Sunday, February 5, 2017

Review: In Sunlight or In Shadow

In Sunlight or In Shadow In Sunlight or In Shadow by Lawrence Block
My rating: 3 of 5 stars

Don’t you hate it when you’re hoping for great and get merely pretty good instead?

I was really excited about this going in. Lawrence Block edited a collection of short stories in which each one was based on an Edward Hopper painting, and the writers include some of my favorites like Stephen King, Megan Abbott, and Joe Lansdale as well as many other publishing heavyweights. What’s not to like?

Sadly, this is one where the concept was better than the execution. Block’s introduction certainly got my hopes up, and I completely agreed with his idea that each Hopper painting seems to invite the viewer to create a story for it. The results ranged from straight crime and spy tales to more character based Lit-A-Chur. There’s nothing I actively disliked or found terrible in any of them, but none of the stories really blew my hair back. In fact, it sometimes seemed like the writers were really trying too hard to be clever to fit the premise.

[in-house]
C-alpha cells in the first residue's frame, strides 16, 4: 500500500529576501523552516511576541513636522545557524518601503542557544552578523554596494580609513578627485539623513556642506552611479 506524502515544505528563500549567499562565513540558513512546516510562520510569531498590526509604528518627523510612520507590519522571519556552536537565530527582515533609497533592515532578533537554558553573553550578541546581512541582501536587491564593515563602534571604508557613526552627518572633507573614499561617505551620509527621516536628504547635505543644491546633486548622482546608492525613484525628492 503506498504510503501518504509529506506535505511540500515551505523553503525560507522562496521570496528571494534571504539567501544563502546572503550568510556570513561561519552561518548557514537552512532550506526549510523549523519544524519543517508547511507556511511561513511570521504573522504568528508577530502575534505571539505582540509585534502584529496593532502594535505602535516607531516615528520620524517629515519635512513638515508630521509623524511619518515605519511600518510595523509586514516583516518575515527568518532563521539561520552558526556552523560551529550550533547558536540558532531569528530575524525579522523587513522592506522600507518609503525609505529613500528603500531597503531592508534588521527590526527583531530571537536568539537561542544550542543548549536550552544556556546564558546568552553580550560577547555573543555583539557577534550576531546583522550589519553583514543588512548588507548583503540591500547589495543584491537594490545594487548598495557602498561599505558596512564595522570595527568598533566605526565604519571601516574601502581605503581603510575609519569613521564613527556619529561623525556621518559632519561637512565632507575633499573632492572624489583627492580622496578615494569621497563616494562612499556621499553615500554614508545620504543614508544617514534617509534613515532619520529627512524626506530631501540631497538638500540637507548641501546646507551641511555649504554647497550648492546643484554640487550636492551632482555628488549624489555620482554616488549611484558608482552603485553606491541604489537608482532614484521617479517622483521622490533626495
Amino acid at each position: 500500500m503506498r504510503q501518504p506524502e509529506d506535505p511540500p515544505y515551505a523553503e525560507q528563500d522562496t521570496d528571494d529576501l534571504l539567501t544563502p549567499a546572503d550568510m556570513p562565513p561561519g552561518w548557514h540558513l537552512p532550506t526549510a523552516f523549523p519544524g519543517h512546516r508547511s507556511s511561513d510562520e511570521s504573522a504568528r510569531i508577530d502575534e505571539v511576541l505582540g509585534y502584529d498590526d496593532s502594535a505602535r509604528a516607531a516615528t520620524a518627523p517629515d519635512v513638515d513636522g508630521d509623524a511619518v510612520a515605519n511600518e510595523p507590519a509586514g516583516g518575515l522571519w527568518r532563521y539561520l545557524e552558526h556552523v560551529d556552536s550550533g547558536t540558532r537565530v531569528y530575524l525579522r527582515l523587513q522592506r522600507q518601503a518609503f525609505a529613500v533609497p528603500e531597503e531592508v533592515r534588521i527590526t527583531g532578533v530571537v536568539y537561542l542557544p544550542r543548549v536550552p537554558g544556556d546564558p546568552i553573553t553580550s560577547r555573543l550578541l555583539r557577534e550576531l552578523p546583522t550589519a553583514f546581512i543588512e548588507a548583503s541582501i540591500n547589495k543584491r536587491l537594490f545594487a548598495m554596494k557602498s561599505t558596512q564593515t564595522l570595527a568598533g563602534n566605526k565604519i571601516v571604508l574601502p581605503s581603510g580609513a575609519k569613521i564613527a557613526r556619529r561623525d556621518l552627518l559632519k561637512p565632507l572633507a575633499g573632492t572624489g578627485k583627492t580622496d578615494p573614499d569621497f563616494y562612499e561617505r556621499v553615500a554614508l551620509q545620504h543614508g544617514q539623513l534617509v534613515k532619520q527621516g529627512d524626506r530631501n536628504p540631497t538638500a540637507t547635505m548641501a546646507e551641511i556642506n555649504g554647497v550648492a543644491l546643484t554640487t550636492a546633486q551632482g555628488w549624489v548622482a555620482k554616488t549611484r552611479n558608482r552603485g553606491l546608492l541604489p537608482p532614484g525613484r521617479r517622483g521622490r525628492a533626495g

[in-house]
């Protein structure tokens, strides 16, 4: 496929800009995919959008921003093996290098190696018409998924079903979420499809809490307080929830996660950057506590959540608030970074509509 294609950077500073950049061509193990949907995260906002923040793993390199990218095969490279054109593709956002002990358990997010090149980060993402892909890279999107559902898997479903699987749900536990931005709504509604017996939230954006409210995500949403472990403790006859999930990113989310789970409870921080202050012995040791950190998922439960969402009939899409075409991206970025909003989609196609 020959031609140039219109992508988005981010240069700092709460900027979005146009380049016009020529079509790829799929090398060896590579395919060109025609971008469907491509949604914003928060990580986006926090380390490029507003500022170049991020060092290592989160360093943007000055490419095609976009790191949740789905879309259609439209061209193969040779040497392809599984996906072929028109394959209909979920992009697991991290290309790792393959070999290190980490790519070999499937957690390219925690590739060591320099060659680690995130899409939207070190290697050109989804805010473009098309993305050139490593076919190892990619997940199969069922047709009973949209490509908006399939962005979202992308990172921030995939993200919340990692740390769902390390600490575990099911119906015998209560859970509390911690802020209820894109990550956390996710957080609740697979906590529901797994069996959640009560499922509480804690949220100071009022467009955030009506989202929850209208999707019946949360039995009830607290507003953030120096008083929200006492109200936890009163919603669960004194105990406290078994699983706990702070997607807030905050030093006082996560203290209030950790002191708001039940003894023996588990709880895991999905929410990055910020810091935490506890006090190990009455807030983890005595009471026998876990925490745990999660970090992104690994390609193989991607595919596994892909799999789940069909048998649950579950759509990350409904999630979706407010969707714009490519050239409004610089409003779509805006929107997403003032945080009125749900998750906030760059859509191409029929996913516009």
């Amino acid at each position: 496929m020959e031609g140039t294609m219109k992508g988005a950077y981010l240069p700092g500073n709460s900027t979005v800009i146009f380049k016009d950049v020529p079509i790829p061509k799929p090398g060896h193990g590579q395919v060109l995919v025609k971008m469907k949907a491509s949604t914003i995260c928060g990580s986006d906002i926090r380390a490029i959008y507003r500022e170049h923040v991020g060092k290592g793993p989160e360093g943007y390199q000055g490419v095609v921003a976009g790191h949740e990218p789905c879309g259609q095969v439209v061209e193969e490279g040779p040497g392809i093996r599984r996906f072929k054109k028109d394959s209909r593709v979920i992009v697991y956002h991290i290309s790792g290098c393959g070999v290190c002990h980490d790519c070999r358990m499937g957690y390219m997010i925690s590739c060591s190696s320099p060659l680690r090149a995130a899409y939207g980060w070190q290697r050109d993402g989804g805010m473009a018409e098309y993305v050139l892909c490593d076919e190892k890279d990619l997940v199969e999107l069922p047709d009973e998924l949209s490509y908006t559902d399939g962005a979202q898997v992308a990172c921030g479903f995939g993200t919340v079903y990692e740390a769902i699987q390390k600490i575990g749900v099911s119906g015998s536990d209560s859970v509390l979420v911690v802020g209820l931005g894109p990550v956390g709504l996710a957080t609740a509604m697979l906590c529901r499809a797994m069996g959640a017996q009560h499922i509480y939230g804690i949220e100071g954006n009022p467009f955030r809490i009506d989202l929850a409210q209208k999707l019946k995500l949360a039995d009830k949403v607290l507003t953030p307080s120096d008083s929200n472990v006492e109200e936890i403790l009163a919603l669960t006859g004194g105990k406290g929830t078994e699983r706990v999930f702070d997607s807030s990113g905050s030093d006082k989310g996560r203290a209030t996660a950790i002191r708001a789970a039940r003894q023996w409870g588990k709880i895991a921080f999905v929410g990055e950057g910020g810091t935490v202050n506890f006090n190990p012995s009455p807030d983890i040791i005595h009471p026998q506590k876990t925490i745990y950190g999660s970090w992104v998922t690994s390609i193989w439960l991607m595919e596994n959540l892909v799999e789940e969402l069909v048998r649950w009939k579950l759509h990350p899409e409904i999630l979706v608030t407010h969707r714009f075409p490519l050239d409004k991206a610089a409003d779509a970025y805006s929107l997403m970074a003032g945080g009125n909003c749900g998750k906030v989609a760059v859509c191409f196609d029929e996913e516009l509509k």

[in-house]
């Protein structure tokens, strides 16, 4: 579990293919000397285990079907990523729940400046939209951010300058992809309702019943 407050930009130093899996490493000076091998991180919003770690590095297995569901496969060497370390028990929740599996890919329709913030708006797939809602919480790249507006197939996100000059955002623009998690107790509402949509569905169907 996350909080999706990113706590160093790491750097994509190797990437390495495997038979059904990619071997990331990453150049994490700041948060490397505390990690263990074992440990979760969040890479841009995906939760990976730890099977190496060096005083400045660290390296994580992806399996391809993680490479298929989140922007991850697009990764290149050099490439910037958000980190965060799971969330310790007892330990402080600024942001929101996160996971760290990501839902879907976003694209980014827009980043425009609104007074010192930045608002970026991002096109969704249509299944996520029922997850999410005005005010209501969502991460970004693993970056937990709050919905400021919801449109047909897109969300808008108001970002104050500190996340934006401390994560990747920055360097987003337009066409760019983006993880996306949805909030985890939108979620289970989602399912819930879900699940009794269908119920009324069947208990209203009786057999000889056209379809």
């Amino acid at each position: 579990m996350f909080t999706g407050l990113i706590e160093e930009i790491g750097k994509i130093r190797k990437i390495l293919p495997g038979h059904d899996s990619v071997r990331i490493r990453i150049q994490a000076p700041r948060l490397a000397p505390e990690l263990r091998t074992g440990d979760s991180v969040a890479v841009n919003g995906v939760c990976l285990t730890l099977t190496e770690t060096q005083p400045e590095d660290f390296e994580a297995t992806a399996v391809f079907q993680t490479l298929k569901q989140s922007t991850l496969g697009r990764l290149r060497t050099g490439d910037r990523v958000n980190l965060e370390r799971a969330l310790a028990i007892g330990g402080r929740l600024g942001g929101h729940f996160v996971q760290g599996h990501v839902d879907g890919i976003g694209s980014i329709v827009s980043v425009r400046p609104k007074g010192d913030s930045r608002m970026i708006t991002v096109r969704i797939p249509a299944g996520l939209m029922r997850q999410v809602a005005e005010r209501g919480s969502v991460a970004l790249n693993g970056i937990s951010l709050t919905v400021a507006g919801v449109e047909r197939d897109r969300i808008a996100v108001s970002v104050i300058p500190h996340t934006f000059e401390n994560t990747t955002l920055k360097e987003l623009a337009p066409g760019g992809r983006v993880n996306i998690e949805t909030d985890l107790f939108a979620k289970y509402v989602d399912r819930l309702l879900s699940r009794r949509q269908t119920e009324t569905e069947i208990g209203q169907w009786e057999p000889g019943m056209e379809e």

It’s no great shock that the best story Block’s since the whole thing was his idea, and what he came up with seems the most effortless that still feels like a Block story even as it fits his painting perfectly. (And I’ll make a special note to any King fans out there that if you’re getting this just for his story you’re gonna be disappointed because while his is OK it’s also very short.)

It’s not a bad collection, and it’s certainly an interesting theme. As much as I wanted to love this I kept finding other things to do rather than pick it up, and it took me a couple of weeks to finally get through even though it’s less than 300 pages so it never really hooked me completely.

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Friday, January 27, 2017

Review: From a Buick 8

From a Buick 8 From a Buick 8 by Stephen King
My rating: 3 of 5 stars